Bryan Miller / December 2010
Food Arts presents the December 2010 Silver Spoon Award for sterling performance to David Bouley, who for more than 30 years has been a leading American force in the evolution of modern French cuisine and whose cerebral product-driven philosophy has inspired generations of up-and-coming chefs.
It's been said that if ingenuity were currency, Bouley would be the Federal Reserve. Aside from infusing world flavors into French and American cooking, he has experimented with, in his TriBeCa domain in downtown Manahattan, Austrian-Hungarian (at Danube, now closed), its French-Italian successor called Secession (now closed), Bouley Bakery (ditto), and an eclectic cafe called Bouley Upstairs (afraid so). But what appears to be a crowded gastronomic graveyard is anything but. Few of the recently embalmed were in serious decline; indeed, many were quite vigorous. The reason is simple: Bouley likes change.
For all of his cross-cultural inventiveness over the years--today, mostly from Japan--Bouley, 57, continues to define his cooking as "fundamentally French." And he maintains that, while new projects are in the works, he's refocusing attention on the mother ship, Bouley, where he tries to be in the kitchen every evening. The sumptuous and pastoral institution opened in 1987 on tiny Duane Park, eventually earning four stars from the New York Times.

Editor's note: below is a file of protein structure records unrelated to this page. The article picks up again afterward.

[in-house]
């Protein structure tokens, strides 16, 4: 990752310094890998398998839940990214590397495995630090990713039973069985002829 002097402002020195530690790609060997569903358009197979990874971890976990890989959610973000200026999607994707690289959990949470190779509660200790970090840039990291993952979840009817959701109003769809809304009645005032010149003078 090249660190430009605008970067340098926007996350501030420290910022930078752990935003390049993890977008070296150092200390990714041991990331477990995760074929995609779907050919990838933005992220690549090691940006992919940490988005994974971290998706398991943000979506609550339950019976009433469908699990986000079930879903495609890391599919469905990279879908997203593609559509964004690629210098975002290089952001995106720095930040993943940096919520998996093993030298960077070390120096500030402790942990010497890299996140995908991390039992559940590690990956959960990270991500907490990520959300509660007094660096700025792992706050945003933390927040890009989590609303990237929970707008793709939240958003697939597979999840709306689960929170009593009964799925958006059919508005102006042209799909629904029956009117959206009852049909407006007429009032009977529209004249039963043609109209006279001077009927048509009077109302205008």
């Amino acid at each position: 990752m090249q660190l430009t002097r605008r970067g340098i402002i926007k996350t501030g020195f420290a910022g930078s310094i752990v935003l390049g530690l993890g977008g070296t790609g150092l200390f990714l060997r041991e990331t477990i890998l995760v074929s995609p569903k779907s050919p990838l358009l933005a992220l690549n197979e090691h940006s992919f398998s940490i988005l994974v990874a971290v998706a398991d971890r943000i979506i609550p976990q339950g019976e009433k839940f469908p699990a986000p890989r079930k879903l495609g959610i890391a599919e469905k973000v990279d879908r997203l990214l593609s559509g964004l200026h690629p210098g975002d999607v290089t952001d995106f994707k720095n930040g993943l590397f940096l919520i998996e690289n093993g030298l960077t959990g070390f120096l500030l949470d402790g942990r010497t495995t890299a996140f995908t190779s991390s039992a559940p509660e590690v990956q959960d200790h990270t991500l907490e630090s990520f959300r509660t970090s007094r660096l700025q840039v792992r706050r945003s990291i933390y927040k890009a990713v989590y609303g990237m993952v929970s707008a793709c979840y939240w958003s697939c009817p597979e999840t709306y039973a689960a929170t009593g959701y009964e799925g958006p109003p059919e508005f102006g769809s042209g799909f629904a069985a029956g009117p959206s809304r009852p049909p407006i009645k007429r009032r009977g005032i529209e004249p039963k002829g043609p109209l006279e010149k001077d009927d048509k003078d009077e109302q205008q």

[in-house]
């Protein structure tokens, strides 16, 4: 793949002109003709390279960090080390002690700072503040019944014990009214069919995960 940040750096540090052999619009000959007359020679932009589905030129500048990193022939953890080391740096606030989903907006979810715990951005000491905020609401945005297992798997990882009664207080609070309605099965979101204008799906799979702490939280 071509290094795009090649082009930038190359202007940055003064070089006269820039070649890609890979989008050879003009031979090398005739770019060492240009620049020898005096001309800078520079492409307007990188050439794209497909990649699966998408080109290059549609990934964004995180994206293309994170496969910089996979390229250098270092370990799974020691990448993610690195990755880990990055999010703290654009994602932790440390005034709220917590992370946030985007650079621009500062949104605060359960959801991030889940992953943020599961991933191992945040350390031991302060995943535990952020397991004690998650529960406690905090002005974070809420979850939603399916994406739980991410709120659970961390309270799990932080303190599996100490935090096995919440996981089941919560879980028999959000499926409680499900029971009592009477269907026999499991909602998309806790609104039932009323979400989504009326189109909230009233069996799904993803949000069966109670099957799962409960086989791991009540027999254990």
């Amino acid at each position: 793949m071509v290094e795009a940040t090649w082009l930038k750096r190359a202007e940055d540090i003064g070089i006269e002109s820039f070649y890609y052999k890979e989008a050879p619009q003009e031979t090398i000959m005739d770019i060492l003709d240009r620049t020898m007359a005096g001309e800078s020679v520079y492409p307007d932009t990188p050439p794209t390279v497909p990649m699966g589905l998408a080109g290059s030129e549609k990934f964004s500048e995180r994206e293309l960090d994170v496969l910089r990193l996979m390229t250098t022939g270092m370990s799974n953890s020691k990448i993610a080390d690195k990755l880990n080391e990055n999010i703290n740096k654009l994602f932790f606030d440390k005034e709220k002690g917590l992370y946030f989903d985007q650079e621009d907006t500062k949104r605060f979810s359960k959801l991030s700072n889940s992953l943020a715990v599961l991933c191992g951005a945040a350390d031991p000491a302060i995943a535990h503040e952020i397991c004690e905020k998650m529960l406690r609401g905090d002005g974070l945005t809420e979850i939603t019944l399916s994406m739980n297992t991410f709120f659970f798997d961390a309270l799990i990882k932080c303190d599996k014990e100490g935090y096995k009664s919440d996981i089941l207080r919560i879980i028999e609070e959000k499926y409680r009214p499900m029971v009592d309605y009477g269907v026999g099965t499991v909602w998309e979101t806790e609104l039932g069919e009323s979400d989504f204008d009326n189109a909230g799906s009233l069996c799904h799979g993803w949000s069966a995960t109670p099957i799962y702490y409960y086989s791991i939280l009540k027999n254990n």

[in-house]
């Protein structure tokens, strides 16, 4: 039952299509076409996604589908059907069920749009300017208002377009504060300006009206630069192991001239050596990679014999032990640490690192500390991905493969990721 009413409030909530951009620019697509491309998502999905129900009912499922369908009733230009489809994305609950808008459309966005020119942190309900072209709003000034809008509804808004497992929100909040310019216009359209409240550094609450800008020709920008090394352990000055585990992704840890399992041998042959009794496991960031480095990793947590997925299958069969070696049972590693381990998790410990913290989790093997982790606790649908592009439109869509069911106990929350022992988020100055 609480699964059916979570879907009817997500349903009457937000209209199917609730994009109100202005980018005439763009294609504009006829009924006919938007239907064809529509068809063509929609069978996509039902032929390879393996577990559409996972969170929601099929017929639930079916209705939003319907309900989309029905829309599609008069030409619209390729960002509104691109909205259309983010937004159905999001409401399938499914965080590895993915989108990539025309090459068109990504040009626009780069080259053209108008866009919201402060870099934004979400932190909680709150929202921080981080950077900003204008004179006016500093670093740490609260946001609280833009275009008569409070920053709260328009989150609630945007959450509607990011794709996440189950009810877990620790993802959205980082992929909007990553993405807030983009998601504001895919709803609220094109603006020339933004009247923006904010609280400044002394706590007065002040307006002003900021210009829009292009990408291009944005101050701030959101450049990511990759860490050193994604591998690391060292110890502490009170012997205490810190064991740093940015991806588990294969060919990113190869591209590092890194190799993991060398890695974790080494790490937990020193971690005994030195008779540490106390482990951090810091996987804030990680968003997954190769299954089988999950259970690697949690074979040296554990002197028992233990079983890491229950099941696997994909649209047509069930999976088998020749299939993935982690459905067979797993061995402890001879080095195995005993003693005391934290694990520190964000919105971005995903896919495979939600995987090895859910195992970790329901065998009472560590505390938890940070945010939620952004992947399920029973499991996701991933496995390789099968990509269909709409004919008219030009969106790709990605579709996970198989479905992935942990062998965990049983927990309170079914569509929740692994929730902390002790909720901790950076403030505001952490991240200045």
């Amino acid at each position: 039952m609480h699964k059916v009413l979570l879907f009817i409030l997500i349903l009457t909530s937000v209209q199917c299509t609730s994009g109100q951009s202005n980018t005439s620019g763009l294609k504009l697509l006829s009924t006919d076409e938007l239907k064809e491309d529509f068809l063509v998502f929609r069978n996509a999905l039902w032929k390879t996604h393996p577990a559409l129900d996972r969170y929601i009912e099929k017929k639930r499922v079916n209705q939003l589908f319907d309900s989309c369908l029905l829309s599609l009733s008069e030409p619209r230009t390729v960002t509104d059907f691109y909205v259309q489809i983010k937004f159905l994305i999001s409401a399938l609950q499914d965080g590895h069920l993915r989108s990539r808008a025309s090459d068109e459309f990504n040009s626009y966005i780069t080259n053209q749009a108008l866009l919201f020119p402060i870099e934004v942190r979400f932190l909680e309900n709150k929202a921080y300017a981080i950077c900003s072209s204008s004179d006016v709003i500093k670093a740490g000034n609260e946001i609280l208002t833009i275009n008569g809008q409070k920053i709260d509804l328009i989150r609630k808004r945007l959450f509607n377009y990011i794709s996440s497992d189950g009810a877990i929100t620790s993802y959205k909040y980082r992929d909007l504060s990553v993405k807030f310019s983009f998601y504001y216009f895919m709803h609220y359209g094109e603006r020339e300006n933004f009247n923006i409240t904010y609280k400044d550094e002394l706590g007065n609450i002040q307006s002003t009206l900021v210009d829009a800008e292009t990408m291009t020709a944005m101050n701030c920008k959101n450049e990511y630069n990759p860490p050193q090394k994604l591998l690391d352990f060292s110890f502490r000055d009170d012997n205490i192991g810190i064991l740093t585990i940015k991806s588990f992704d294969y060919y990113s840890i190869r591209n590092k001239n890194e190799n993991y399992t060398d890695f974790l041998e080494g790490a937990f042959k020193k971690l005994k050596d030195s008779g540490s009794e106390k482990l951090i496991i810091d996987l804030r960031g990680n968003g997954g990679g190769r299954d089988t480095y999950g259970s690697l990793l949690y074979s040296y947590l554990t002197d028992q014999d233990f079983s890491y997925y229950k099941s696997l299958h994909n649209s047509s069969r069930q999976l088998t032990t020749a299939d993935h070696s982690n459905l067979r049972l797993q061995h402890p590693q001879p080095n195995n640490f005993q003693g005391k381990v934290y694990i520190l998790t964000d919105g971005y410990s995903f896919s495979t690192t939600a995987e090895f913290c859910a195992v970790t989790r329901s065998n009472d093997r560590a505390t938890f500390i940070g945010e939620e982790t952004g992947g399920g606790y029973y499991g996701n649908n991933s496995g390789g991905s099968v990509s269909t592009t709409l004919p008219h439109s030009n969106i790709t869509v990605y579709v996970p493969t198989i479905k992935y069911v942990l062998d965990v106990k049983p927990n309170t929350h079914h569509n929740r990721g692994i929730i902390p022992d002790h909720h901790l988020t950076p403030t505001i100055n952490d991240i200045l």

Born to a French family in the university town of Storrs, Connecticut, Bouley was a foodie before he carried a book bag. His grandmother, who spoke little English, raised several hundred chickens as well as rabbits and goats (she made her own goat cheese). His first real cooking job was in Santa Fe, New Mexico, working with Michel Richard, whom he followed to Los Angeles for a new project. His first of many professional mentors was Roger Vergé of the celebrated Provençal restaurant Moulin de Mougins. After stints with Gaston Lenôtre, Paul Bocuse, Joël Robuchon, and Frédy Girardet, he returned home and found work at a number of top Manhattan kitchens, including the then-four-star Vienna 79 and Le Cirque.
In a move that would characterize much of his career, Bouley climbed out on a limb in 1985 by teaming up with restaurant impresario Drew Nieporent to open an ambitious French restaurant called Montrachet, in what was then the remote neighborhood of TriBeCa. Two years later he launched a solo career that has been characterized by brashness, brilliance, and bewildering unpredictability. It often appears as if his intellect is 10 paces ahead of his inventions. Among his current projects are an enormous test kitchen where chefs from around the world can share their skills, a cooking school in the same space, a Japanese restaurant, and a catering operation. At least that's the plan for today. Stay tuned.